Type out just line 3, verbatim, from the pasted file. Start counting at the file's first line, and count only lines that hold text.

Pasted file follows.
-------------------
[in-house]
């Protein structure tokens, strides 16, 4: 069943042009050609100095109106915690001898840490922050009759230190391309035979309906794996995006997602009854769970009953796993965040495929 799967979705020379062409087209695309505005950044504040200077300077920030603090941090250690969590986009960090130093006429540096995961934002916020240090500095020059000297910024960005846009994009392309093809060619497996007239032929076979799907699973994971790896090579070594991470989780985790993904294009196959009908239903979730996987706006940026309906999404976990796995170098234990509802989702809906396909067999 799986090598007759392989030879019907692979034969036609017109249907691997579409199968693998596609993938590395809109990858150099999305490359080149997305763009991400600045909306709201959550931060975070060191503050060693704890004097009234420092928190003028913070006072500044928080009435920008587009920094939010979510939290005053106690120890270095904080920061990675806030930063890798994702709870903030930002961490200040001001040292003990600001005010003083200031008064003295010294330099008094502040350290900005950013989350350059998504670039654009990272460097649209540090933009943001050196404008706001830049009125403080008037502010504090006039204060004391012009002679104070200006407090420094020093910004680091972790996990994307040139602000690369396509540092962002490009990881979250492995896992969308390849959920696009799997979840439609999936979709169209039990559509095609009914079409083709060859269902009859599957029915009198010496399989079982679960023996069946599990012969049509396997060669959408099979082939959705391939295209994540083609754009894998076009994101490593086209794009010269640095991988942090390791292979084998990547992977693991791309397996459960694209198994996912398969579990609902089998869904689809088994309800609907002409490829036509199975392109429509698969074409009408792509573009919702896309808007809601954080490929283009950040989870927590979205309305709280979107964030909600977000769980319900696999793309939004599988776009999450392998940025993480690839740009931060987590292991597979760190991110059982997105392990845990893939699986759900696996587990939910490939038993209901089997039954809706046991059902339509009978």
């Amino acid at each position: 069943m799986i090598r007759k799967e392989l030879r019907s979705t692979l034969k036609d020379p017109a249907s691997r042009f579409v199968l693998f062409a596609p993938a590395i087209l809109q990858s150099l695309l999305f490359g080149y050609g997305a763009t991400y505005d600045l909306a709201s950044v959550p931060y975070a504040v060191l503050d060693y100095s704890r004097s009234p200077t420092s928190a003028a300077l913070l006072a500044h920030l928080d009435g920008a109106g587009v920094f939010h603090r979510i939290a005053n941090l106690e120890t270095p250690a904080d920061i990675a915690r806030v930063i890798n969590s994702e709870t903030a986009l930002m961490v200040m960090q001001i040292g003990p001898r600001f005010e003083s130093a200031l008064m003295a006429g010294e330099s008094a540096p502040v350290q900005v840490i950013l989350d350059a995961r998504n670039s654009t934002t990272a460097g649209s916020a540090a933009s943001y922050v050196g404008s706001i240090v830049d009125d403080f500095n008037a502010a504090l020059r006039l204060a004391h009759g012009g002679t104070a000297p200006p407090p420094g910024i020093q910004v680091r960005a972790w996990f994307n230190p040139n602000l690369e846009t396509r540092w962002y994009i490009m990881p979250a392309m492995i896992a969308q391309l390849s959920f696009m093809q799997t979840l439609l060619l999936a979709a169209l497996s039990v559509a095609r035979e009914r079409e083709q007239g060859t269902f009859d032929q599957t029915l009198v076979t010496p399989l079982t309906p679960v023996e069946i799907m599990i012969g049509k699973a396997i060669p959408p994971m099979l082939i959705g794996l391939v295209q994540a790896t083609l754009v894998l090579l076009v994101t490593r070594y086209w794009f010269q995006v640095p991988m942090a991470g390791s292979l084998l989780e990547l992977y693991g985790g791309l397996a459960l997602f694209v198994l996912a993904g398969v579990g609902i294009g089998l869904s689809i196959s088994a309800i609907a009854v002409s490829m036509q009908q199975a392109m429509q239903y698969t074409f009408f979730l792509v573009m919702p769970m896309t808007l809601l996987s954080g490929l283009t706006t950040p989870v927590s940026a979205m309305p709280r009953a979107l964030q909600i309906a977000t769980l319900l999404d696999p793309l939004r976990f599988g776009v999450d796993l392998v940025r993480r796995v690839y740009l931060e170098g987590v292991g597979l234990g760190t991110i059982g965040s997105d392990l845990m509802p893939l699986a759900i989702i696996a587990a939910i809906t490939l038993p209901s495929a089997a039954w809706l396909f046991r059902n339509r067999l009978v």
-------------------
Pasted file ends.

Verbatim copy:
């Amino acid at each position: 069943m799986i090598r007759k799967e392989l030879r019907s979705t692979l034969k036609d020379p017109a249907s691997r042009f579409v199968l693998f062409a596609p993938a590395i087209l809109q990858s150099l695309l999305f490359g080149y050609g997305a763009t991400y505005d600045l909306a709201s950044v959550p931060y975070a504040v060191l503050d060693y100095s704890r004097s009234p200077t420092s928190a003028a300077l913070l006072a500044h920030l928080d009435g920008a109106g587009v920094f939010h603090r979510i939290a005053n941090l106690e120890t270095p250690a904080d920061i990675a915690r806030v930063i890798n969590s994702e709870t903030a986009l930002m961490v200040m960090q001001i040292g003990p001898r600001f005010e003083s130093a200031l008064m003295a006429g010294e330099s008094a540096p502040v350290q900005v840490i950013l989350d350059a995961r998504n670039s654009t934002t990272a460097g649209s916020a540090a933009s943001y922050v050196g404008s706001i240090v830049d009125d403080f500095n008037a502010a504090l020059r006039l204060a004391h009759g012009g002679t104070a000297p200006p407090p420094g910024i020093q910004v680091r960005a972790w996990f994307n230190p040139n602000l690369e846009t396509r540092w962002y994009i490009m990881p979250a392309m492995i896992a969308q391309l390849s959920f696009m093809q799997t979840l439609l060619l999936a979709a169209l497996s039990v559509a095609r035979e009914r079409e083709q007239g060859t269902f009859d032929q599957t029915l009198v076979t010496p399989l079982t309906p679960v023996e069946i799907m599990i012969g049509k699973a396997i060669p959408p994971m099979l082939i959705g794996l391939v295209q994540a790896t083609l754009v894998l090579l076009v994101t490593r070594y086209w794009f010269q995006v640095p991988m942090a991470g390791s292979l084998l989780e990547l992977y693991g985790g791309l397996a459960l997602f694209v198994l996912a993904g398969v579990g609902i294009g089998l869904s689809i196959s088994a309800i609907a009854v002409s490829m036509q009908q199975a392109m429509q239903y698969t074409f009408f979730l792509v573009m919702p769970m896309t808007l809601l996987s954080g490929l283009t706006t950040p989870v927590s940026a979205m309305p709280r009953a979107l964030q909600i309906a977000t769980l319900l999404d696999p793309l939004r976990f599988g776009v999450d796993l392998v940025r993480r796995v690839y740009l931060e170098g987590v292991g597979l234990g760190t991110i059982g965040s997105d392990l845990m509802p893939l699986a759900i989702i696996a587990a939910i809906t490939l038993p209901s495929a089997a039954w809706l396909f046991r059902n339509r067999l009978v």